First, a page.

Most Read: Local

Posted at 07:38 AM ET, 12/21/2011

Some year-end love for my suburban compatriots


If you don’t know who this guy is, you haven’t been reading enough Jackman. (Fairfax County Sheriff's Office)

It’s getting to be that time of the year where we stop for a minute and reflect on all that the quickly passing year has brought us. I am quite delighted to say 2011 has brought me together in a Washington Post local blogging triumvirate with Tom Jackman and Mike Rosenwald.

I don’t think I’ve been in a triumvirate before, for one thing. And Jackman, who writes the State of NoVa blog, and Rosenwald, of the “Rosenwald comma Maryland” operation, are tremendous company to be in. So as a little Christmas present, I implore you to cross the psychic District line and web silos to check out a few of their most fabulous items from the year.

Read Tom Jackman’s and Mike Rosenwald’s assessments of my blog.

Let’s start with Jackman, a reporter whose body of work destroys the notion that nothing interesting ever happens in the suburbs. He’s found more killer stories in Northern Virginia courthouses this year than I’ve found in a decade of covering D.C.

Jackman’s had several big reporting coups this year. First off, there’s #beltwaysex — the viral sensation touched off by his coverage of a lawsuit claiming that a 2010 crash on I-495 was caused by a copulating motorist (Salem Trad, pictured). He followed the story through to the $22,000 verdict.

He’s also been all over the August police raids of the Eden Center, the sprawling Vietnamese strip mall in Falls Church. Jackman showed how the Northern Virginia Regional Gang Task Force made a big splash, claiming the mall was infested with gangs and drugs. But the merchants cried foul, and many of the arrests haven’t held up in court.

And then there’s his coverage of hapless Loudoun County sheriff candidate Ron Speakman, who had a messy affair in his past — one that ended in him getting shot — and went on to send a photo of a man’s penis to a woman. Speakman did not deny it, incidentally, tending the following explanation: “The Internet has brought many new things into our lives, including the opportunity to display poor judgement (sic) on a global basis in nano-seconds.”

Also, no one can touch Jackman on coverage of I-66 ramps.

Some other great posts:

• “The earth moved, but USGS printer in Reston didn’t

• “Springfield’s Jaxx rock club sues Gunnar Nelson, alleging slander

• “In Loudoun, struggling with sudden, senseless tragedy

• “Reston store ‘not a sex shop,’ owner says

• “Gene Upshaw’s dramatic death-bed scene: The rest of the story

***


Rosenwald’s perp, Brittany Norwood (Courtesy of Montgomery County Police - COURTESY OF MONTGOMERY COUNTY POLICE)
Now let’s talk “Rosenwald comma Maryland.” That is the address of Mike Rosenwald’s blogosphere, which encompasses Montgomery County, the Old Line State at large, techy gadgets, Jewish cuisine and random awesome stuff.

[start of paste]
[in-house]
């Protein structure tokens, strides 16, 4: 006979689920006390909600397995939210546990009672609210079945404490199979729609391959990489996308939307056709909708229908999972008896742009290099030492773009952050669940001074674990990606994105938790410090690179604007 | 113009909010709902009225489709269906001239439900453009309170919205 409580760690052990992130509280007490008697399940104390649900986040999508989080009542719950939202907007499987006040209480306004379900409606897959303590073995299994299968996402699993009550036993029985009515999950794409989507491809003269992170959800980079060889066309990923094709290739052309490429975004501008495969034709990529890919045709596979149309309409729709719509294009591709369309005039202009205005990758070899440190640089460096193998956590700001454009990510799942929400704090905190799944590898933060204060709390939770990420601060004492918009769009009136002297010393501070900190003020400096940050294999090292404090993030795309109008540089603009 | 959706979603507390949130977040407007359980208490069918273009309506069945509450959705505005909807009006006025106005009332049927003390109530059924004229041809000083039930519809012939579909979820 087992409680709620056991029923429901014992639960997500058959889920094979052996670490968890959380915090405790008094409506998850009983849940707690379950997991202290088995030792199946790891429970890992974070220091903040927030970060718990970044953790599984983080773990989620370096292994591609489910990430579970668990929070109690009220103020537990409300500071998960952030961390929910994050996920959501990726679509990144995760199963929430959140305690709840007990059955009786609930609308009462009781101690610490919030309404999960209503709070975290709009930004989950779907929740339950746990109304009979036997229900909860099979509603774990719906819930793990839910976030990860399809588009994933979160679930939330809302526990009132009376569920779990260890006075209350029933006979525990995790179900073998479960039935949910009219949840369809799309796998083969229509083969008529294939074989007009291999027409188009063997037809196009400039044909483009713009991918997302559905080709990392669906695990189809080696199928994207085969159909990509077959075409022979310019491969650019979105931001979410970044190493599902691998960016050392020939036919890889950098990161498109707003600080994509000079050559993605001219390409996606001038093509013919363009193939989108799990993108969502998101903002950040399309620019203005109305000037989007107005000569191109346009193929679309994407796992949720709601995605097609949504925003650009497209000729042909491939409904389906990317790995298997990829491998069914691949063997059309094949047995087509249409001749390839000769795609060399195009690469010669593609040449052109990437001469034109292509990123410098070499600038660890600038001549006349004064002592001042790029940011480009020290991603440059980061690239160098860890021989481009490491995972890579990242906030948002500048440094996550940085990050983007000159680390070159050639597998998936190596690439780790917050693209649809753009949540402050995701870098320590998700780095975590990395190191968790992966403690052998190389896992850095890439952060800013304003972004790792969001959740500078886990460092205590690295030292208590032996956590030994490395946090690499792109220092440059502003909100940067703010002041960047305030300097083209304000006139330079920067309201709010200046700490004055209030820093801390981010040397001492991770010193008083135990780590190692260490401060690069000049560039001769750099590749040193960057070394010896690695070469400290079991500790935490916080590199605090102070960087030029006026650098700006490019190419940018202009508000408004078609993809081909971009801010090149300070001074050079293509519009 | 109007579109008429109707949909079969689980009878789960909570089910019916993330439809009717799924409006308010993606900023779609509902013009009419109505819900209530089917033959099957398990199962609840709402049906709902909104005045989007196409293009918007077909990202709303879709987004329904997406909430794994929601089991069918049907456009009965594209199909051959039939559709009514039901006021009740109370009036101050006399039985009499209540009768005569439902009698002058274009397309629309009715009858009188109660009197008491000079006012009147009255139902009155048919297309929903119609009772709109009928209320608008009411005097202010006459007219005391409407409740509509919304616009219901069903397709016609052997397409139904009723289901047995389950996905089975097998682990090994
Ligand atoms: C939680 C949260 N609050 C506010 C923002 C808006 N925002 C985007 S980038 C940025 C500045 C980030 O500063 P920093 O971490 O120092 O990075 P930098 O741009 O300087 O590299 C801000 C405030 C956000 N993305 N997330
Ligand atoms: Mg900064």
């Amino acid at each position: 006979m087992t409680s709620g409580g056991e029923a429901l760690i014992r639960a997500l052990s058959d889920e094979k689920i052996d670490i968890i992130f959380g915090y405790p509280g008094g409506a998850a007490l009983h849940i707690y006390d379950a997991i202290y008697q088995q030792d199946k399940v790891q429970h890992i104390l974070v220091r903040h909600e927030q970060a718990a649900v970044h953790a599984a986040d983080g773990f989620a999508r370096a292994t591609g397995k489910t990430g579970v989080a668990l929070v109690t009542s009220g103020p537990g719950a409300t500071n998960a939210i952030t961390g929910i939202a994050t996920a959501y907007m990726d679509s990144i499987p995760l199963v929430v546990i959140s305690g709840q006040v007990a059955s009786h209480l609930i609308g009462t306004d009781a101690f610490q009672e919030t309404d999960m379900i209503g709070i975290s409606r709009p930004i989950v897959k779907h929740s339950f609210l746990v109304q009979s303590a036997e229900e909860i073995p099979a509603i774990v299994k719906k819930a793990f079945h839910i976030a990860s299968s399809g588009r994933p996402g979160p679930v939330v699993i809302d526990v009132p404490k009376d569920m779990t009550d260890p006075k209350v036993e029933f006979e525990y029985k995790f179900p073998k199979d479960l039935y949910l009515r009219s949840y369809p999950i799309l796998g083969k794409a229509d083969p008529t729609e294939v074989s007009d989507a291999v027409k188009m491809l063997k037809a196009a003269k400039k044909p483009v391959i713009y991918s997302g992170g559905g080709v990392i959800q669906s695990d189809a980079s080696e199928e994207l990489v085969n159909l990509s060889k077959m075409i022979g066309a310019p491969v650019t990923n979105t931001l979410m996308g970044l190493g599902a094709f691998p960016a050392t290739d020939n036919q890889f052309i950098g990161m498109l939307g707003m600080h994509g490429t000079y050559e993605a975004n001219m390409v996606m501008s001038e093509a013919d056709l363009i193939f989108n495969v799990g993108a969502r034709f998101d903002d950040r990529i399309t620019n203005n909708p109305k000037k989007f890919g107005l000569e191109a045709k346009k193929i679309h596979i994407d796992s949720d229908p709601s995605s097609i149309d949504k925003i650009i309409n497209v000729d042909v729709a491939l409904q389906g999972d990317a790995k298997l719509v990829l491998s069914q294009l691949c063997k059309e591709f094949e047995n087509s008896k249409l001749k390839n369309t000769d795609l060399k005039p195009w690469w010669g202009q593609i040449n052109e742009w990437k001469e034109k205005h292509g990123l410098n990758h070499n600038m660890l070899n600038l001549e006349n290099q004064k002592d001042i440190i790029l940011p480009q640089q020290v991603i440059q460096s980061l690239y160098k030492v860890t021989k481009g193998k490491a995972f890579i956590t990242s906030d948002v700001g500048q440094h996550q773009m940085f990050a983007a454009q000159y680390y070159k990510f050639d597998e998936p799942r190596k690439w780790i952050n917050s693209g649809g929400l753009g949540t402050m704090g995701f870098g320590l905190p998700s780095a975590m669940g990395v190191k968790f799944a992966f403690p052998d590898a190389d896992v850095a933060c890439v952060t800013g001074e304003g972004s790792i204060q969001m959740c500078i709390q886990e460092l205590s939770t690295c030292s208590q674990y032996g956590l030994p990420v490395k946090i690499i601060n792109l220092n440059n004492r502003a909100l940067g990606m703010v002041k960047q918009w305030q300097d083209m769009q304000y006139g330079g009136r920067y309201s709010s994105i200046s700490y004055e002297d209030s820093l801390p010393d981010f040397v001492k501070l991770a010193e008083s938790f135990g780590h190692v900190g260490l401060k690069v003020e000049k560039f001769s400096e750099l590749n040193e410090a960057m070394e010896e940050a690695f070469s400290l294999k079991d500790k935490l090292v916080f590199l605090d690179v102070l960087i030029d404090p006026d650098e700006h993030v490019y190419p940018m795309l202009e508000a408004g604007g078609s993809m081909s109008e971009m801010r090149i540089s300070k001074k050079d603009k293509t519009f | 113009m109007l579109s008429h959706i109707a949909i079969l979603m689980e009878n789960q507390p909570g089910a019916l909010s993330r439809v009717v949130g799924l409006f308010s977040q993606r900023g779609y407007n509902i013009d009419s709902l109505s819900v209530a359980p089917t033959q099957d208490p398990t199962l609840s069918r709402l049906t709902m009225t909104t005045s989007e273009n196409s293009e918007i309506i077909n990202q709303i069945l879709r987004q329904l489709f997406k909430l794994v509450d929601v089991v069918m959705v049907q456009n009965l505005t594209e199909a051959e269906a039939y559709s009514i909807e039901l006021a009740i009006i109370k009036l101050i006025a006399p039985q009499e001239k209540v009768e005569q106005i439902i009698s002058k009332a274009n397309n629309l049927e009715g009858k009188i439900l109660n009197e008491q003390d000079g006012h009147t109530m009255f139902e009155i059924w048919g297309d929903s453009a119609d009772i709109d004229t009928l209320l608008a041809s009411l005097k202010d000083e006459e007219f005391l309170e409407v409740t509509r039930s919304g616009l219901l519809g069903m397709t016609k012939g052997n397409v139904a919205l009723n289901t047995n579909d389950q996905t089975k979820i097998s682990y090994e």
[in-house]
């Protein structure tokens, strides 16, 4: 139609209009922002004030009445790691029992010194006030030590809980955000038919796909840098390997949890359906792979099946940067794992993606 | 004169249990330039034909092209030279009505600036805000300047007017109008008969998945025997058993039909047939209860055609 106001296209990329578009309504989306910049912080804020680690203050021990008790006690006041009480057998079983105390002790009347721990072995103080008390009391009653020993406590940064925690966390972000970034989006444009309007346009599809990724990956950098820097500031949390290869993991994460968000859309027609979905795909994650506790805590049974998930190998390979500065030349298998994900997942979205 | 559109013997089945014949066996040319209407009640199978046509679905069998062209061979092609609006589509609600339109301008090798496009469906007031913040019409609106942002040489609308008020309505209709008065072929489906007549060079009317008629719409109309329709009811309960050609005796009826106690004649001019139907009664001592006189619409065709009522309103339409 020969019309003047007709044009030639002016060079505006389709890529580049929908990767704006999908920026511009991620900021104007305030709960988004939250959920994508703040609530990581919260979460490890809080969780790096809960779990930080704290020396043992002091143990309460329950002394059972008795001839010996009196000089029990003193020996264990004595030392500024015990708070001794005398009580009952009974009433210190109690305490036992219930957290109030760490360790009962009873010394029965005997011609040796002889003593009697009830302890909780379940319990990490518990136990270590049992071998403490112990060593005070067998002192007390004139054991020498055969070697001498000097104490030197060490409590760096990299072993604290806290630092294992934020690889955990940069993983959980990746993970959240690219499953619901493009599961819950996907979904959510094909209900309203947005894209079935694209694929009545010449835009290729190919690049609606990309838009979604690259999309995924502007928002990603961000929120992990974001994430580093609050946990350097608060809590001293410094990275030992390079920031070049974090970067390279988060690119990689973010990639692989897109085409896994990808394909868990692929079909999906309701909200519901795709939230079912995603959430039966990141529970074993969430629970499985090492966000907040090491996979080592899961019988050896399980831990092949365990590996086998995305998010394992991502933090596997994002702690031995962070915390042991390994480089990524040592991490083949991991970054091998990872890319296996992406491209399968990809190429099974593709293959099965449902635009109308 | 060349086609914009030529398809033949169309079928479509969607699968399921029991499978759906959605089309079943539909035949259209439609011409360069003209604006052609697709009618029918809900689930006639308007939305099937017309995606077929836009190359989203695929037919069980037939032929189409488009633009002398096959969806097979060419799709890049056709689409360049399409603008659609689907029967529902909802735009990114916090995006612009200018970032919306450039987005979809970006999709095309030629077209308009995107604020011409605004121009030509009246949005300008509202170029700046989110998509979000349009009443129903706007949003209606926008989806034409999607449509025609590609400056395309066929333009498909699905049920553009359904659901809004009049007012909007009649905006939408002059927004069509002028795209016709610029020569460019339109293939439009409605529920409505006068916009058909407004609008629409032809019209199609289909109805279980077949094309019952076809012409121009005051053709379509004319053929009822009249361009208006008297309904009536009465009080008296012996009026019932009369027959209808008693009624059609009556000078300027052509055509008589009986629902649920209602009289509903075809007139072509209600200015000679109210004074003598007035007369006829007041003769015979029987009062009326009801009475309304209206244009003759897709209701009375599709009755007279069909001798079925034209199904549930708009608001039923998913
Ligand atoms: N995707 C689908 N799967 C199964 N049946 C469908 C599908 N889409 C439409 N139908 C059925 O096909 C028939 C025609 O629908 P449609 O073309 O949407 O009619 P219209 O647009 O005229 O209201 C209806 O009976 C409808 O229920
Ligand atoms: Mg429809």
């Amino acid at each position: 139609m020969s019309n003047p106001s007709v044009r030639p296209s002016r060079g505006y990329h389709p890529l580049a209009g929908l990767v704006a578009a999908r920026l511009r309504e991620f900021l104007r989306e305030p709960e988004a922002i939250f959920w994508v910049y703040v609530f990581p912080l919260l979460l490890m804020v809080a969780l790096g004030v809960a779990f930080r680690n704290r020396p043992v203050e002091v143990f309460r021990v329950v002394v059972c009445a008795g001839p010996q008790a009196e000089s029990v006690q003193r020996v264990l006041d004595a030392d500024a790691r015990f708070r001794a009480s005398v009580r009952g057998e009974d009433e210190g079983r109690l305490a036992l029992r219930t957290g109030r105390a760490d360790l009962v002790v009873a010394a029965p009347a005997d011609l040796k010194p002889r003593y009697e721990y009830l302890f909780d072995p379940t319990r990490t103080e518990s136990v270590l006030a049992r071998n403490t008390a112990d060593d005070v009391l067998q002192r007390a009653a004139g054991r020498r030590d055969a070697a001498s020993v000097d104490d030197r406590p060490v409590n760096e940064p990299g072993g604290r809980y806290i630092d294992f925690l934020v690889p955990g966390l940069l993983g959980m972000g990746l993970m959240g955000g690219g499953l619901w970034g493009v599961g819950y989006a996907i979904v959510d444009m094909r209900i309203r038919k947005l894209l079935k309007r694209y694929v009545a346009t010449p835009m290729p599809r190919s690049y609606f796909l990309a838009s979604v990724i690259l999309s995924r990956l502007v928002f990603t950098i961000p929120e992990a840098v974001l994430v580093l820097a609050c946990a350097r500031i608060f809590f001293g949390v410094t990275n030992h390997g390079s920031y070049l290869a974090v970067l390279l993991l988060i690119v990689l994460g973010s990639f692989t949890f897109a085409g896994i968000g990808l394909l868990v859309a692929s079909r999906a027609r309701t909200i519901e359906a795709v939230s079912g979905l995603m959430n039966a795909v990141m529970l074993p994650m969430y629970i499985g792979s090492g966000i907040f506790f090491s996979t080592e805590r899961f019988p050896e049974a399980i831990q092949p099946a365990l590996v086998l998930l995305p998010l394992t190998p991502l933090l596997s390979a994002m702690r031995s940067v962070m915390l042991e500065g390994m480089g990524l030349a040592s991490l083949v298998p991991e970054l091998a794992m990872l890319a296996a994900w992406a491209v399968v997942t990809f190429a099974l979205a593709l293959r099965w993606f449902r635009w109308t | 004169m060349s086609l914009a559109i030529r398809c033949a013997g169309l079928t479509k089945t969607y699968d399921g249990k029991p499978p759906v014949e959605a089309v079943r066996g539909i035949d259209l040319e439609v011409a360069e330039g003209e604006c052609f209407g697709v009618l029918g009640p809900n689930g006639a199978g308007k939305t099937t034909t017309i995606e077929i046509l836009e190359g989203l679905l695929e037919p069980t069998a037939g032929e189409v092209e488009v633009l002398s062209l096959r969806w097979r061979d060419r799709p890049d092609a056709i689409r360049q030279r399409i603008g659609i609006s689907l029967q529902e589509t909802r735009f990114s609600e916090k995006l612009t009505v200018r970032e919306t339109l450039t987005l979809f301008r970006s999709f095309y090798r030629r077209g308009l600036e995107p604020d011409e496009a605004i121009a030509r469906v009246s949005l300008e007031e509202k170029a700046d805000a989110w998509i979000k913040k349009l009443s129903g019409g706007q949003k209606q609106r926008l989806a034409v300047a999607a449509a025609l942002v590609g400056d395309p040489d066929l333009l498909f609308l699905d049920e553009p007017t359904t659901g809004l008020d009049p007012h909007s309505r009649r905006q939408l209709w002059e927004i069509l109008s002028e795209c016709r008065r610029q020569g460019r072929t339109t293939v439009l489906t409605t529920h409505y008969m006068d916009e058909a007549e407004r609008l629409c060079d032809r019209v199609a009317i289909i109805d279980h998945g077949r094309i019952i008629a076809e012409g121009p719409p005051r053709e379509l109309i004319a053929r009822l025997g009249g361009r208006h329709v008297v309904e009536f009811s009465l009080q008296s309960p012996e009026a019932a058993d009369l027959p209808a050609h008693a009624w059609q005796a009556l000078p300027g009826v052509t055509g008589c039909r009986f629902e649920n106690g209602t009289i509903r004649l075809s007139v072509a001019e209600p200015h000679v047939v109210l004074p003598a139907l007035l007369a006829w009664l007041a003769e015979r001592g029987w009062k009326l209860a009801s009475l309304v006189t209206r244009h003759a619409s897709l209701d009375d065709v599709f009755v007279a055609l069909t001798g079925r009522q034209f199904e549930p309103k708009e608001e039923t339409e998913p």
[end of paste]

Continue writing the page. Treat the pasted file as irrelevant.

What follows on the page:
But Rosenwald’s bravura performance of the year was his blogging of the Lululemon murder trial. He relayed how prosecutor John McCarthy described Brittany Norwood’s attack on Jayna Murray: “She sustained more than 300 wounds —almost too many to count, McCarthy said. More than 100 were defensive, her hands sliced up as she held them up, fighting. Fighting.” He described Norwood’s reaction as she listened to a medical examiner describe Murray’s traumatic injuries: “She stared down at a table, as she has done most of the trial. No response at all. Nothing.” He wrote about the brief testimony of Murray’s mother: “[Phyllis Murray] did not cry. She did not wince. In the second row, her daughter-in-law wiped her eyes. Was this a picture of her car? Was this her cell phone? Calmly, firmly, Murray answered.” And he told us about the Maryland Correctional Institution for Women, where Norwood is likely to spend many, many years. Do note: “MCIW inmates have been sewing U.S. and Maryland state flags for nearly seven decades.”

But his best post of the year, perhaps the best post on all of washingtonpost.com, was his search for answers to a troubling question: Why did the Apple Store employees next door, who heard Murray’s shrieks and cries, not summon help? Rosenwald writes about one intense elevator ride with the Apple Store manager who wasn’t saying nothing.

Now, on the kosher beat, Rosenwald has really owned it. He previewed a Labor Day matzoh ball eating competition by starting a “ dialogue about the vital role matzoh balls play in life.” A vital one, to be sure. He also chronicled the victory of one “Munchin Mike” in said contest. And then, when a new Wal-Mart development threatened Rockville’s Bagel City with closure, he was all over that as well, determining that this could in fact be the first bagel shop to be displaced by a Wal-Mart.

Some other great ones:

• “The life (and death) of a speed bump

• “The story of a criminally induced payphone

• “The coming squirrel famine

• “Did former Md. governor Ehrlich really write his new book?

• “Maryland’s chickens are plentiful but disrespected

By  |  07:38 AM ET, 12/21/2011

 
Read what others are saying
     

    © 2011 The Washington Post Company